Individuals flourish best when they are free to exercise certain rights. However, determining what these rights are and what rules protect them is the first step to ensuring that people receive the freedoms that they deserve. The rule of law is critical in this process; here’s how it protects your individual rights.
What Is the Rule of Law?
The rule of law is a set of principles that secure and guarantee order and peace in a society. The foundational elements-which can involve laws, institutions, norms and more-serve to maintain accountability, justice, transparency, human dignity and economic opportunities.
The principle of the rule of law states that every individual, entity and institution must respond to laws that are “publicly promulgated, equally enforced, independently adjudicated and consistent with international human rights principles.”
To fully understand how the rule of law ensures an ordered and peaceful society, authorities must ensure that the rights of everyone-not just the majority-are intact and not infringed.
What Is the Difference Between an Individual Right and a Civil Right?
First, it is important to differentiate individual rights from human rights. Though the two are close in definition and nature, there are minute differences that set them apart.
Human rights are universal rights that every human being has. On the other hand, individual rights focus more on the opportunities that every individual has; they have the right to pursue what they desire without intervention from either the government, entities or individuals. Many of the most well-known individual rights are found in the Bill of Rights.
Civil rights, on the other hand, vary with the nation. Such rights can be described as some human and individual rights that are put into law and legislation, usually born from concepts of equality and justice.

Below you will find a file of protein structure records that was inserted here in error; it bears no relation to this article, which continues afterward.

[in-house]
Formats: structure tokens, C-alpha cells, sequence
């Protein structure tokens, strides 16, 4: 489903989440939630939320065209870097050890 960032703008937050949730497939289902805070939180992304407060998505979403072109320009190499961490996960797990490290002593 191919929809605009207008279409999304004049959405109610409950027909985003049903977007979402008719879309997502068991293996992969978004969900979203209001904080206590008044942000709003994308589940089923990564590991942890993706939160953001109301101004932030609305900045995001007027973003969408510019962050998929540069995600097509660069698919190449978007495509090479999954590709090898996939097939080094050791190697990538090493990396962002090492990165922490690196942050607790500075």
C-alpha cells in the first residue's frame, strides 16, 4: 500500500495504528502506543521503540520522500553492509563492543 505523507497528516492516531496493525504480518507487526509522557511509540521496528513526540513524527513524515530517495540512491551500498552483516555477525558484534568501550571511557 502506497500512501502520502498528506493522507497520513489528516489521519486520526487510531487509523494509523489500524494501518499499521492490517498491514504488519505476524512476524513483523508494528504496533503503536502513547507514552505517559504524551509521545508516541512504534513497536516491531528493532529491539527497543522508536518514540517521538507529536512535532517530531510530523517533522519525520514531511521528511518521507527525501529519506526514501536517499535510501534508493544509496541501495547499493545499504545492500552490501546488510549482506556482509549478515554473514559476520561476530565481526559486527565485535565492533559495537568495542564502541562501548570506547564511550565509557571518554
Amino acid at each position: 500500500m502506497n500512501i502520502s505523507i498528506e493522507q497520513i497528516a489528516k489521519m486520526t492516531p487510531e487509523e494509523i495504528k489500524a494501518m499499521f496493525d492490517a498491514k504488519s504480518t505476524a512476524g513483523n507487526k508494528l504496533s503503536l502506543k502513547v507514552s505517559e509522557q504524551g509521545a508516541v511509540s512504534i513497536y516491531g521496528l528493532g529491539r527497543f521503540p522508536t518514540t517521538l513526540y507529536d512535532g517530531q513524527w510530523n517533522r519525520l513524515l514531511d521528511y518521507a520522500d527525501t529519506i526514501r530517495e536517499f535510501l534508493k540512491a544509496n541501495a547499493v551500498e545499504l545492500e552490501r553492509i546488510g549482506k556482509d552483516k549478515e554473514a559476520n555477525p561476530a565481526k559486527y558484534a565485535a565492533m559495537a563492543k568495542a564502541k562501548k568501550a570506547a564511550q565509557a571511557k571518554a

How Does the Rule of Law Protect Individual Rights?
As mentioned before, the rule of law protects individual rights by enforcing peace and order in society through a set of principles.
Since individual rights by nature involve equality, the rule of law supports this by ensuring that government and individual intervention do not hinder the individual’s pursuit of what they wish-so long as it does not infringe on civil rights.
The rule of law protects individual rights through “equally enforced [laws], public promulgation, independent adjudication, and consistency with international human rights principles.”
- Equally enforced laws ensure that the individual rights of minorities will not be deemed as inferior. No matter the race, class and economic or social status of the individual, their individual rights are still protected by equally applied laws for the population.
- The fact that laws are implemented publicly creates an opportunity for individuals to exercise their rights and hold the system accountable if ever there were cases of injustice or morally complex contexts with certain laws.
- Having laws independently adjudicated guarantees that the laws passed will be just and fair, which aligns with the vision of the law of rights (protecting the peace and order in society) and the purpose of individual rights (creating equal opportunities for individuals to live their desired lives).
- Laws that are consistent with international human rights principles would naturally protect individual rights, as the essence of human rights and individual rights are the same.
Although the majority of the Bill of Rights protects individual rights, one can also see some examples in which the original text from the Constitution also protects individual rights:
- Article I, Sections 9 and 10 from the Constitution forbid ex post facto laws and bills of attainder, which helps to prevent government intervention in individual rights.
- Article III, Section 2 supports the right to trial by jury in all cases in the state where the crime was carried out. This demonstrates the equally enforced laws, hence showing that the laws do not discriminate based on any groups’ individual rights.
Trust the Legal Professionals to Help You Protect Your Rights
Discrimination, false arrests and defamation are just a few of the many examples in which your rights could potentially be violated. If you feel as if your individual or civil rights have been violated, you may have legal recourse not only to seek justice, but to secure compensation as well.
At The Brown Firm, our attorneys would be happy to help you understand your rights and whether they have been violated. From there, we can assist you with filing a lawsuit and attempting to secure damages. Reach out to learn more or to schedule a consultation to get started.